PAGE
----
Few believe the coup leader, General Min Aung Hlaing, is ready to discuss giving up the power he has seized.

Some of his subordinates may disagree with the coup, and recognise the huge risks it poses to Myanmar, but the Tatmadaw rarely allows differences of opinion within its ranks to show.

Aung San Suu Kyi, whose renowned intractability helped her weather 15 years of house arrest, may be no more inclined to compromise than the man who deposed her.

What Myanmar’s coup means for Aung San Suu Kyi
Indonesia steps up
The way the coup has poisoned the ground for any compromise was illustrated by the fate of Indonesia’s efforts this week to start an Asean initiative on Myanmar.

With Myanmar as a member, and bound by its customary consensus-based decision making and non-interference in each other’s domestic affairs, Asean has particular challenges in addressing this crisis.

But it must, as further confrontation and bloodshed in Myanmar would have serious repercussions for the stability and reputation of the association, and in particular for countries like Thailand which share long borders.

Thai authorities are already making preparations for the possibility of large numbers of people fleeing across the border.

Asean is not speaking with one voice on Myanmar.

Thailand, Vietnam, Cambodia, and initially even the Philippines, once the most liberal member state on human rights and democracy, have all refused to criticise the coup, describing it as an internal matter.

Singapore, the biggest foreign investor in Myanmar, has been stronger in its statements, expressing “grave concern” and describing the use of lethal force against protesters as “inexcusable”.

It is Indonesia, Asean’s largest country with a past history of taking the leading role in resolving issues like the Cambodian conflict in the 1980s, which has stepped up to try to find a path out of the crisis in Myanmar.

Foreign Minister Retno Marsudi, more than six years in the job, is among the most experienced in the region, and was active in seeking solutions to the Rohingya crisis four years ago.

Indonesia is distant from Myanmar, sharing no borders nor holding any great economic or strategic stakes in what happens there.

And as another large, multi-ethnic, post-colonial state in which the armed forces played a central role in nation-building, Indonesia has sometimes been viewed by the generals in Myanmar as something of a model.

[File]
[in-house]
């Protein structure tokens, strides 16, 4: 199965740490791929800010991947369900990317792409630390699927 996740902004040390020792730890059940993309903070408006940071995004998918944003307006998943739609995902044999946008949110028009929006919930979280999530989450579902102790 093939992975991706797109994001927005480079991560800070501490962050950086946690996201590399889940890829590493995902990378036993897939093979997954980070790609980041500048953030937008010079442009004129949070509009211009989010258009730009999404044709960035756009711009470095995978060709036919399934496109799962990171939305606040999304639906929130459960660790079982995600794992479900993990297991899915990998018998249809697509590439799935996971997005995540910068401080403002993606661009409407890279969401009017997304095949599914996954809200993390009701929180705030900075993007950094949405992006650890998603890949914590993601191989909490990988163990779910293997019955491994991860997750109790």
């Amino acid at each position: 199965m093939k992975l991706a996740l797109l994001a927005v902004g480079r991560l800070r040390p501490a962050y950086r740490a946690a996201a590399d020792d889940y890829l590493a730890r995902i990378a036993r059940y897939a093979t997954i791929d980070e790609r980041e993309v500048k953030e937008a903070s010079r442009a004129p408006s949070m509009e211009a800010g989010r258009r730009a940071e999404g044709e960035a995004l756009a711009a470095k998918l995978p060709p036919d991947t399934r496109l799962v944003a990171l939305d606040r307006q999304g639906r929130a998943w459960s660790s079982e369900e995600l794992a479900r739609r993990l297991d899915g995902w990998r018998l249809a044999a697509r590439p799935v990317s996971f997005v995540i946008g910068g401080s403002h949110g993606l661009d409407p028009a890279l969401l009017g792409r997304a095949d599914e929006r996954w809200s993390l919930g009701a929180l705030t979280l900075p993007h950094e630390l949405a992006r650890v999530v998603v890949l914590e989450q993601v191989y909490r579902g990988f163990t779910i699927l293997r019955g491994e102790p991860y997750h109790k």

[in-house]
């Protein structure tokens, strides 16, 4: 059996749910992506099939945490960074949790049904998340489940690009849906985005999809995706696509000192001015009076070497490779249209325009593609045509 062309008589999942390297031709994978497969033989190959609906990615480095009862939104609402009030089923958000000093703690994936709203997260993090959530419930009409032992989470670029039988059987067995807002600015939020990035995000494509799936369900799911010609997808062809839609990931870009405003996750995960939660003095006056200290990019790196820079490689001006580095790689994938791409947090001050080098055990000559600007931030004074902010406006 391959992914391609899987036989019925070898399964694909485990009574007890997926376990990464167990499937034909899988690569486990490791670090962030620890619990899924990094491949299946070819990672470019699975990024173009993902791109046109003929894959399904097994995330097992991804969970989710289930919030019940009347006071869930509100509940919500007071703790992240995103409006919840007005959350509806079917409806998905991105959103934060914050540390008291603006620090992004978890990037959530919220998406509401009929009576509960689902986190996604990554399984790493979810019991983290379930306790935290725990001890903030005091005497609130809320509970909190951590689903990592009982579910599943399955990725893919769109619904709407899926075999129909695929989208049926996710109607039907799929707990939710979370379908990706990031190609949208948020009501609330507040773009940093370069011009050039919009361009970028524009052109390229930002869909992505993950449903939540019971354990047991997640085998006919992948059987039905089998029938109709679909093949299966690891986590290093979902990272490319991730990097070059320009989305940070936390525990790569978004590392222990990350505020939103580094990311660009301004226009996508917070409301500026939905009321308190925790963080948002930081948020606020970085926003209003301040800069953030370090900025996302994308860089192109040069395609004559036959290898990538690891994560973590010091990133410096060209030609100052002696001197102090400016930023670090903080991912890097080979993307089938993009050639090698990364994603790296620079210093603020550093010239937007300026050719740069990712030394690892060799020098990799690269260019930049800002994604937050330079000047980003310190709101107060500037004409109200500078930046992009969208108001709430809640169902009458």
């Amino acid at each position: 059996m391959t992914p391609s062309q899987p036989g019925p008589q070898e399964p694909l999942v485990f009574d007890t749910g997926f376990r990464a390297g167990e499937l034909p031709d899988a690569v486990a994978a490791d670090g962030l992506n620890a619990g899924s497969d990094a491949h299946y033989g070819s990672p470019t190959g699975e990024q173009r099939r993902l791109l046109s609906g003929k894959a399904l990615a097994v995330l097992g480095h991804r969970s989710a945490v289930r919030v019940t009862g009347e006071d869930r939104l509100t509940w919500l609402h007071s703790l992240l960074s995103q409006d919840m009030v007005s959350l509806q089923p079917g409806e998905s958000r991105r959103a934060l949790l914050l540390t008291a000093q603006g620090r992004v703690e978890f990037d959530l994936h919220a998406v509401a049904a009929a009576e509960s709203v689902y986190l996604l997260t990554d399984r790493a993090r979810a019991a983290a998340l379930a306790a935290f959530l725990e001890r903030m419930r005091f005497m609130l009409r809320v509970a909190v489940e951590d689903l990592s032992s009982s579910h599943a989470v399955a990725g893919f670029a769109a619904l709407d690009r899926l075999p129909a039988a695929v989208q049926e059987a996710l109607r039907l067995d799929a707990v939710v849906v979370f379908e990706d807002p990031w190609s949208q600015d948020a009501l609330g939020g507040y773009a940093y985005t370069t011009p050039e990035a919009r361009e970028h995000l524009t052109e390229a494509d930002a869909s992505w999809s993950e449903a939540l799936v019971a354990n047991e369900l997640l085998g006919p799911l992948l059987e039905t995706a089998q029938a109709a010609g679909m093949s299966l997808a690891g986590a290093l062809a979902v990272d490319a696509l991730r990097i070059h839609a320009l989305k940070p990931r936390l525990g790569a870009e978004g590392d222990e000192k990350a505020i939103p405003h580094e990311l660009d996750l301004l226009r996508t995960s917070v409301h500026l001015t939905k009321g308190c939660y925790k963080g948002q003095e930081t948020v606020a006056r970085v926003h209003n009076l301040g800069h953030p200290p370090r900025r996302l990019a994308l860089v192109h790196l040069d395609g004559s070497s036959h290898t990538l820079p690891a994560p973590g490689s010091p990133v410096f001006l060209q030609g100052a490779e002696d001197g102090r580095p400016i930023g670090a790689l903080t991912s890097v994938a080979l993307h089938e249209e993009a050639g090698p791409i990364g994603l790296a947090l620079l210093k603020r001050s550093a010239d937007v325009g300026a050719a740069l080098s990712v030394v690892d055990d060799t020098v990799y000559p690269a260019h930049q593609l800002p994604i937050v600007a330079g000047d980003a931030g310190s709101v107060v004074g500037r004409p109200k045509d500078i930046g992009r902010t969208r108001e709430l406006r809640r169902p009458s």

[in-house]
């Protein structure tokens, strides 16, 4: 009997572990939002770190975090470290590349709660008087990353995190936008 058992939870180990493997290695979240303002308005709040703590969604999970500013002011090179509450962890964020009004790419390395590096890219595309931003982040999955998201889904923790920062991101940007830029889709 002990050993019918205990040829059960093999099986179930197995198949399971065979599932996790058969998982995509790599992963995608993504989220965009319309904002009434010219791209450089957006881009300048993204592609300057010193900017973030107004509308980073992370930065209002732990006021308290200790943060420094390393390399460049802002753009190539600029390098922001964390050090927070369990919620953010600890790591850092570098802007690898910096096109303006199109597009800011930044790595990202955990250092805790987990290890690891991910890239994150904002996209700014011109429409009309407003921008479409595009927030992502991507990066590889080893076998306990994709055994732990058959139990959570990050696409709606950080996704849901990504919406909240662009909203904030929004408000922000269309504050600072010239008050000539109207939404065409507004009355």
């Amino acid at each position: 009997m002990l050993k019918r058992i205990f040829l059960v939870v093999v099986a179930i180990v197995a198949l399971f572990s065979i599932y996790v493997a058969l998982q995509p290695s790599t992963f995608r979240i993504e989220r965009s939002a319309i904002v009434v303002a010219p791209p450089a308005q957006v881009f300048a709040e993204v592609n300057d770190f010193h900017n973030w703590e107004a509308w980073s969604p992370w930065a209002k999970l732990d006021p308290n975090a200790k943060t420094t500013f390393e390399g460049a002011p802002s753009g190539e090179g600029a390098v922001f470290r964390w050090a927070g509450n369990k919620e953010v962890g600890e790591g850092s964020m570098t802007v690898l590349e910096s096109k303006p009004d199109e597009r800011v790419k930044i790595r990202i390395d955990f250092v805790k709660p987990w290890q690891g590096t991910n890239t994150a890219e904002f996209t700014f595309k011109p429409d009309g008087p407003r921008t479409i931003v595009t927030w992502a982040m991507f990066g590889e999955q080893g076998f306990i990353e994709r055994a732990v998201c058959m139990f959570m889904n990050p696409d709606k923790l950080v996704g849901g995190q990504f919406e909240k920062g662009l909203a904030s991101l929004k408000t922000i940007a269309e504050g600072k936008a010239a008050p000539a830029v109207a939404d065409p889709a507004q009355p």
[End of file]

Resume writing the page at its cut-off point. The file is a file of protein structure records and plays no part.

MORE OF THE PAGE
However, when Ms Marsudi began exploring the possibility of holding a special Asean meeting on Myanmar, details of the proposals being discussed with other member states were leaked — in particular the idea of holding the junta to its promise of a new election within a year, and insisting that Aung San Suu Kyi and other NLD politicians be released and allowed to contest.

As a compromise, that idea makes some sense.

But it enraged anti-military protesters in Myanmar, who argue that last November’s election overwhelmingly won by the NLD must be honoured, and that backing a new election rewards the military for overturning the results of the last one and will only encourage them to mount further coups.

Fiendishly complex diplomatic game
For all of its weaknesses, Asean remains the one forum where senior Burmese officials will be welcomed, and where channels of communication remain open.!-jujutsu-kaisen-saison-1-%c3%a9pisode-20-serie-complet-streaming-vf-hd-vostfr-revue

It may be best placed to facilitate passing messages to the generals from the rest of the world, and hearing back from them their thoughts on how to resolve the crisis.

The sanctions applied by western countries will not move the generals much at this stage, but their removal could be used as the carrot to induce the Tatmadaw into moving away from confrontation and repression.

Engagement by Myanmar’s Asian neighbours will not move the notoriously xenophobic generals much either, but if well-coordinated with the pressure applied by the West, it might produce positive results.

The military men who still dominate the government in Thailand have an opportunity here to show statesmanship, and to use their close personal ties to Min Aung Hlaing to explore possible openings.

China’s influence will also be critical.

Will it sit back, and wait to see if the military crushes the protest movement, and then resume business as usual, or will it join the search for a negotiated way out?

China has yet to reveal its hand in this fiendishly complex diplomatic game.